Canaries' collapse could spell disaster


The Canary Islands are well known to all as a popular sun holiday destination. Probably few people know that these sunny islands may one day, perhaps soon, unleash natural forces that will wreak havoc along the eastern seaboard of North America.

Situated off the north-west coast of Africa, the Canary Islands are Spanish territory. The chief islands, in descending order of size, are Tenerife, Fuerteventura, Gran Canaria, Lanzarote, La Palma, Gomera and Hierro.

Volcanic in origin, the islands' highest volcanic peak is the dormant Pico de Tenerife at 3,710 metres above sea level. But volcanoes are still forming and changing the islands. Eruptions were recorded on La Palma in 1949 and 1971.

The solid outer crust of the earth can move over the underlying layer called the asthenosphere in which the rock is so hot and under such tremendous pressure that the layer behaves as a viscous liquid.

The "hot spot" theory is usually invoked to explain the origin of volcanic islands. According to this theory, some spots several thousand kilometres deep in the earth are so hot that rocks melt and turn into boiling magma. High pressure forces the magma upwards through the asthenosphere and out through the earth's crust where it cools and solidifies to form one, or several, neighbouring volcanoes. Initially, these are submarine, but as activity continues, the accumulated volcanic emissions rise above sea level to form islands.

Periods of hot spot activity are intermittent. The earth's crust shifts over the hot spot underneath between active emissions and, consequently, sequential islands are born, forming a row ordered from the oldest to the youngest. The hot spot theory explains the Hawaiian Islands perfectly, but some scientists think it fails to fully explain the order of the Canary Islands.

Two geologists visited a remote bay in Alaska in 1953 searching for oil. They noted that in the past the bay had been struck by huge waves and wondered what might have caused these waves. The answer came in 1958. A huge cliff collapsed into the water and created a wave half a kilometre high that surged through the bay devastating all in its path.

Such waves are called tsunamis. This Alaskan example was small, but dramatically demonstrated the effect a small landslide could cause. A much larger landslide would cause a mega-tsunami.

Scientists searched the world for sites that could potentially cause a mega-tsunami. They found evidence of at least 11 mega-tsunamis over the last 200,000 years, caused by the collapse of islands in the Hawaiian and Canary chains.

The last one happened 4,000 years ago on the island of Reunion. A smaller scale tsunami, such as that created by the explosion of the Krakatoa volcano in 1883, killed 37,000 people.

Ideal conditions for the precipitation of a mega-tsunami now exist on the island of La Palma. The southern volcano on the island erupted in 1949. A huge crack opened across one side of the volcano and the western half slipped a few metres towards the ocean. Scientists believe that the western flank of the volcano will collapse completely during some future eruption and a huge chunk of southern La Palma, weighing 500 billion tonnes, will collapse into the Atlantic creating a mega-tsunami that will move rapidly westwards.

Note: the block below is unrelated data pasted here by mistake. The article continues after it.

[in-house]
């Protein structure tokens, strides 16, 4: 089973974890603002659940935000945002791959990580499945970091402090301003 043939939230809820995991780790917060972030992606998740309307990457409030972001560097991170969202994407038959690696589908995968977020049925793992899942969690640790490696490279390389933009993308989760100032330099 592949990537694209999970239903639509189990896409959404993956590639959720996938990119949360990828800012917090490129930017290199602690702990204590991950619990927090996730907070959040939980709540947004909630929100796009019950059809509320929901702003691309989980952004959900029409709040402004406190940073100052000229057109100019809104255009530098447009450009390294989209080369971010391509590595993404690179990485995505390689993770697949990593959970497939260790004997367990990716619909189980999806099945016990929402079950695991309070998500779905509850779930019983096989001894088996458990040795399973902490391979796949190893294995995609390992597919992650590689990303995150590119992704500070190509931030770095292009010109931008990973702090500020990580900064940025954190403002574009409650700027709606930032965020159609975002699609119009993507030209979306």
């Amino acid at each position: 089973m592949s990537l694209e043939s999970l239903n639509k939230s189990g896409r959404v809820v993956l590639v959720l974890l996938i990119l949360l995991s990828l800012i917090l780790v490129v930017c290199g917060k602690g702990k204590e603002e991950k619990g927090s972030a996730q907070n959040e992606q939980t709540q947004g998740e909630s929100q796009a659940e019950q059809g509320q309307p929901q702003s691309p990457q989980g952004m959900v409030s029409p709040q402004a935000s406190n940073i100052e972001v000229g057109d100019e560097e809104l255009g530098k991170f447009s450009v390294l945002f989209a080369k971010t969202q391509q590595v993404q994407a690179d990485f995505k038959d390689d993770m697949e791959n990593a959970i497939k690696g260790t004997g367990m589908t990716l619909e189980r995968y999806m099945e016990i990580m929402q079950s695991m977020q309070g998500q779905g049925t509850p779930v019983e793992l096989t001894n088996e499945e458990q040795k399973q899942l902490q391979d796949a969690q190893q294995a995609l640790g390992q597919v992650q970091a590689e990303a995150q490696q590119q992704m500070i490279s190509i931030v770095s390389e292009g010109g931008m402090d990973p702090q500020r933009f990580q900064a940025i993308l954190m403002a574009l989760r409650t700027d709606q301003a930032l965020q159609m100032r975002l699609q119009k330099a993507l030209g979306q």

The colossal energy of the collapse (five thousand trillion joules of kinetic energy) would be converted into a 900 metre-high wave that would travel west with great speed (it would move 250 km in the first 10 minutes).

By the time it reached the United States, the wave would be lower (50m high) and wider. It would sweep up to 20 miles inland all along the coast,from Boston to Miami, and destroy everything in its path. Almost every person in the coastal cities would be killed.

This horrendous damage would also trigger indirect economic consequences. The destruction of the Twin Towers in New York, depressed stock markets worldwide. One can scarcely imagine the economic consequences of the destruction of the entire east coast of the United States.

Although the main wave would travel west, smaller waves would also damage North Atlantic coastlines. Ireland, Britain, France, Spain, Portugal and North Africa would be badly hit.

Can anything be done to prevent this scenario? At present the only hope is to gain sufficient warning to evacuate people along the east coast of the United States. A team of scientists is monitoring the volcano on La Palma. Volcanoes always swell before eruption and, although the bulging may be imperceptible, it can be detected with sensitive instruments. No signs of swelling has yet been detected.

Eruptions of the Cumbre Vieja volcano on La Palma occur approximately every 200 years. The last eruption took place in 1949 and it will probably be many decades before the next one. The island collapse may not happen during the next eruption and it may take several more eruptions before collapse occurs.

At present there is no particular need to worry about holidaying in the Canary Islands, or on the east coast of America or in the Caribbean, but, one day...

(William Reville is Associate Professor of Biochemistry and Director of Microscopy at UCC)